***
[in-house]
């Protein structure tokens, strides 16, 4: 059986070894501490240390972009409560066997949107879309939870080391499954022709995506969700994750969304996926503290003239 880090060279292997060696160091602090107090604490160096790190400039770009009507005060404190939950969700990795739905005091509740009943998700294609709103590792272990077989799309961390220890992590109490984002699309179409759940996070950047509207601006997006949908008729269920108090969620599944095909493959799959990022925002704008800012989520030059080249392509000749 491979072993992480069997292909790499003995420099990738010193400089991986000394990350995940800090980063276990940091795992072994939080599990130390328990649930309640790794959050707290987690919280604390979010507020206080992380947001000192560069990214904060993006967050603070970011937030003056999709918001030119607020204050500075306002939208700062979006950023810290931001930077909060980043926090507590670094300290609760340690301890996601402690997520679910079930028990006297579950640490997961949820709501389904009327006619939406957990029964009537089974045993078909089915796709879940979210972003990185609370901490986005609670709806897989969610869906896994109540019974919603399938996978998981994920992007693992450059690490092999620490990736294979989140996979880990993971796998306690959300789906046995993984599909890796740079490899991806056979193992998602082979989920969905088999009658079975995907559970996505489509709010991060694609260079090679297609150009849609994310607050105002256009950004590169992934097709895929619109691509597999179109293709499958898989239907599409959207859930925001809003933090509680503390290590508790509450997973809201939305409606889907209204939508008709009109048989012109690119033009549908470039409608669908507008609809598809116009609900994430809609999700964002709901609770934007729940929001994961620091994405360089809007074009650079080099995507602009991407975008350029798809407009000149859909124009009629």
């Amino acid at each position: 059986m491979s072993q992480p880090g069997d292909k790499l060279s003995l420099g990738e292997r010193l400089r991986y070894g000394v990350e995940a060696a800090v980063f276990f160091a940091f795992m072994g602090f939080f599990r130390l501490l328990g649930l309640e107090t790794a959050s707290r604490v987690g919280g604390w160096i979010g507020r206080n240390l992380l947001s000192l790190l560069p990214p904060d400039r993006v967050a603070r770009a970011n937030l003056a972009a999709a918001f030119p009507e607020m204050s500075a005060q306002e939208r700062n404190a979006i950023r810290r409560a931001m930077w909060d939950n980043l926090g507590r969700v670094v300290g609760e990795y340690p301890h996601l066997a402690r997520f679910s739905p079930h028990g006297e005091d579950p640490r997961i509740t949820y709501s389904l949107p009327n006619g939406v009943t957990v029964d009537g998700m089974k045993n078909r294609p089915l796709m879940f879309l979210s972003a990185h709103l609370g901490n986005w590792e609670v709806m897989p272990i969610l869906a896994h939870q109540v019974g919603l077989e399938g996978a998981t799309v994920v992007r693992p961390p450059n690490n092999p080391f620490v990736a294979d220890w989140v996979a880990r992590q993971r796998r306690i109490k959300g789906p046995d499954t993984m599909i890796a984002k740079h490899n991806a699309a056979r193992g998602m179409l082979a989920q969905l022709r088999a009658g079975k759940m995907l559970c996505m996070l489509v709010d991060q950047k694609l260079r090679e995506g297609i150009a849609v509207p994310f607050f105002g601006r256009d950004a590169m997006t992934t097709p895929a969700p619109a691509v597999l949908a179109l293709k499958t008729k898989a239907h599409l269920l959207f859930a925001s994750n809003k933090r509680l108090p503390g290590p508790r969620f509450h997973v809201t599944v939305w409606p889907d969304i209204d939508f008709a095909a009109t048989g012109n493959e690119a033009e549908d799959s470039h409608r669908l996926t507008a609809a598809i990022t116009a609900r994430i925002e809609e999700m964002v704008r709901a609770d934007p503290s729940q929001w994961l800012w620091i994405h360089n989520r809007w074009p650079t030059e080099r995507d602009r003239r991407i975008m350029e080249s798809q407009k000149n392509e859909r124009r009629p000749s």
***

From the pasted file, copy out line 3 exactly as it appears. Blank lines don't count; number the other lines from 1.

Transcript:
């Amino acid at each position: 059986m491979s072993q992480p880090g069997d292909k790499l060279s003995l420099g990738e292997r010193l400089r991986y070894g000394v990350e995940a060696a800090v980063f276990f160091a940091f795992m072994g602090f939080f599990r130390l501490l328990g649930l309640e107090t790794a959050s707290r604490v987690g919280g604390w160096i979010g507020r206080n240390l992380l947001s000192l790190l560069p990214p904060d400039r993006v967050a603070r770009a970011n937030l003056a972009a999709a918001f030119p009507e607020m204050s500075a005060q306002e939208r700062n404190a979006i950023r810290r409560a931001m930077w909060d939950n980043l926090g507590r969700v670094v300290g609760e990795y340690p301890h996601l066997a402690r997520f679910s739905p079930h028990g006297e005091d579950p640490r997961i509740t949820y709501s389904l949107p009327n006619g939406v009943t957990v029964d009537g998700m089974k045993n078909r294609p089915l796709m879940f879309l979210s972003a990185h709103l609370g901490n986005w590792e609670v709806m897989p272990i969610l869906a896994h939870q109540v019974g919603l077989e399938g996978a998981t799309v994920v992007r693992p961390p450059n690490n092999p080391f620490v990736a294979d220890w989140v996979a880990r992590q993971r796998r306690i109490k959300g789906p046995d499954t993984m599909i890796a984002k740079h490899n991806a699309a056979r193992g998602m179409l082979a989920q969905l022709r088999a009658g079975k759940m995907l559970c996505m996070l489509v709010d991060q950047k694609l260079r090679e995506g297609i150009a849609v509207p994310f607050f105002g601006r256009d950004a590169m997006t992934t097709p895929a969700p619109a691509v597999l949908a179109l293709k499958t008729k898989a239907h599409l269920l959207f859930a925001s994750n809003k933090r509680l108090p503390g290590p508790r969620f509450h997973v809201t599944v939305w409606p889907d969304i209204d939508f008709a095909a009109t048989g012109n493959e690119a033009e549908d799959s470039h409608r669908l996926t507008a609809a598809i990022t116009a609900r994430i925002e809609e999700m964002v704008r709901a609770d934007p503290s729940q929001w994961l800012w620091i994405h360089n989520r809007w074009p650079t030059e080099r995507d602009r003239r991407i975008m350029e080249s798809q407009k000149n392509e859909r124009r009629p000749s």